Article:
Sunday, July 26, 2015

Warts, Blemishes and Other Flaws...

I've made progress with Gardens and will push on through the summer and as late into the fall as possible (hard to believe I'm contemplating the coming winter in July...). But reviewing Gardens' hull today with a realistically critical eye I saw the warts, blemishes and other flaws I've created.

Now, I have always maintained that what I see in my mind's eye does not come out of my hands, but even I was surprised with some of what I saw today:

Daylight gap between a plank and the transom (and I've assured Jan the boat won't leak - and it won't - but I wouldn't want to test that statement today).

Serious blemish where two planks meet. Not sure what happened here and not sure what I'll do about it but I will figure it out.

Sample of pock marks and irregularities along the laminated stem and centerboard slot surround. These will be tedious to fill and fair. I've also come to the conclusion that more substantial fillets are called for along the stem, centerboard surround and skeg.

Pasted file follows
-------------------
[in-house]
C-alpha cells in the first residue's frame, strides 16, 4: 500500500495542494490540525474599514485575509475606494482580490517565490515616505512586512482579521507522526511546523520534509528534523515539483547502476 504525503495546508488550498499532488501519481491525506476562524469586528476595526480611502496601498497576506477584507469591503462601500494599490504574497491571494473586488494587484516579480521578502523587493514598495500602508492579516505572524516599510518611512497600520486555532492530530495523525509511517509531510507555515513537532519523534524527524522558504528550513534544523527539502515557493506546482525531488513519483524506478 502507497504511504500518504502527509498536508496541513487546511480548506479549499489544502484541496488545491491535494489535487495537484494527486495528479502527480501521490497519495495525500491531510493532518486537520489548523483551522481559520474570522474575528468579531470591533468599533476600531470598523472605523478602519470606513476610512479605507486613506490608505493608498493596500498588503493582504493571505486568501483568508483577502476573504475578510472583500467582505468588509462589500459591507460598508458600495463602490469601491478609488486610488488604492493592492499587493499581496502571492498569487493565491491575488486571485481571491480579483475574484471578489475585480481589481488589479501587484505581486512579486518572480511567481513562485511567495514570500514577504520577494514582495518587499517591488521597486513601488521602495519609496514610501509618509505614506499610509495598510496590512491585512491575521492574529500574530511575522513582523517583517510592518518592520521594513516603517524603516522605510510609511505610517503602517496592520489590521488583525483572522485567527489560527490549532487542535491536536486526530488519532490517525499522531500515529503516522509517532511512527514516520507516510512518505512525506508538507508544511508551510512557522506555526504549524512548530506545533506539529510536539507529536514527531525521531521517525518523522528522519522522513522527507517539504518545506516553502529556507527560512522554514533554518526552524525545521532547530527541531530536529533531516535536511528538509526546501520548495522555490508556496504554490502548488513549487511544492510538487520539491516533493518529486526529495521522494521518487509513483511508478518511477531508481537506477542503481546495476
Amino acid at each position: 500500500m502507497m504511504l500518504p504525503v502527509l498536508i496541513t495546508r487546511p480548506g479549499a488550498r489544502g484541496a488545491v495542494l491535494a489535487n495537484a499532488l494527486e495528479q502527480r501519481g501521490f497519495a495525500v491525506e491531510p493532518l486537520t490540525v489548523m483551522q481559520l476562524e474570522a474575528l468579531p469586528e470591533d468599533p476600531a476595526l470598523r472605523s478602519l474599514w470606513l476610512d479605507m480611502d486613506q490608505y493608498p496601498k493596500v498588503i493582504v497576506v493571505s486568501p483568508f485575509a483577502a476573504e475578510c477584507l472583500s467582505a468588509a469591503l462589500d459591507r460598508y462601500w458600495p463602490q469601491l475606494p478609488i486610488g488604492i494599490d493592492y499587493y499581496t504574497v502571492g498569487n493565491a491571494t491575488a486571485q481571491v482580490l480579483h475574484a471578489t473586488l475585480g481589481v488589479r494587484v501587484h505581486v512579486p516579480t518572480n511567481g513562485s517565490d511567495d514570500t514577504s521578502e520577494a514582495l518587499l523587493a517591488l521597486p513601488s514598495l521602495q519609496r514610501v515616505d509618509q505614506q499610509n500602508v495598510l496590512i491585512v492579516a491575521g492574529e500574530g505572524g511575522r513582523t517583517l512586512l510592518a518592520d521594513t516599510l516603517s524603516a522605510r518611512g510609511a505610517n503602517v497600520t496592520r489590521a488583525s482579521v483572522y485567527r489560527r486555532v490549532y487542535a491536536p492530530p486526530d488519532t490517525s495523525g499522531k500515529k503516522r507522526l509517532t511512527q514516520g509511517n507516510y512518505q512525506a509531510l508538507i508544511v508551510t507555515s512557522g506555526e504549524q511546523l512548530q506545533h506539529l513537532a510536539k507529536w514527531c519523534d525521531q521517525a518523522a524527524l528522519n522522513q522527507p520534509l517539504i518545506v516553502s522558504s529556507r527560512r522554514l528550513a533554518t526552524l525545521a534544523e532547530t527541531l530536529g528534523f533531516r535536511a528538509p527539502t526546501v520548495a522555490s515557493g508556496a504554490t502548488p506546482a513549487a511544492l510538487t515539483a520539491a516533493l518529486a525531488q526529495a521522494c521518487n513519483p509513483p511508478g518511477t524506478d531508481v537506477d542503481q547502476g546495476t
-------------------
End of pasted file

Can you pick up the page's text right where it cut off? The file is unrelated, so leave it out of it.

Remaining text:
So I'll be busy with remedial work and new work. I'm not discouraged but there are times I wish I were a better craftsman.


  1. I identify with your feelings. Similar stuff happened during my build. Simple filleruppers with various grades of filled epoxy filled all gaps. Actually is as been said that "perfect" woodworking is not desirable with epoxy glued boats. there needs to be some space for the epoxy to create structural strength.

    1. Thanks, Rik. Good to know "Similar stuff happened during..." your build. Vanessa is beautiful so, perhaps, there is hope Gardens survives my woodworking skills.

  2. Rik is right. (how's that for hyperbole?) Too little epoxy in a joint is worse than too much. That said, a filled spot that's too wide might crack, but don't worry about that until it happens. (too much worry is part of the learning process, but don't let it spoil the soup).
    With the revitalization in home building we're experiencing, varnish is highly over-rated. In a crowd at a boat show, varnish catches the eye of the uninitiated, but seasoned mariners use paint. If the boat gets scratched, you fill it and paint it.
    As a professional, I can tell you that a bright-finished boat gives you gray hairs, if you actually use it. Fill those imperfections and primer everything - new blemishes will show up - fill them too and paint 'er pretty. Then use the heck out of your creation.

    1. Thanks for that. Gardens will have precious little bright work but I will paint her pretty and sail the heck out of her!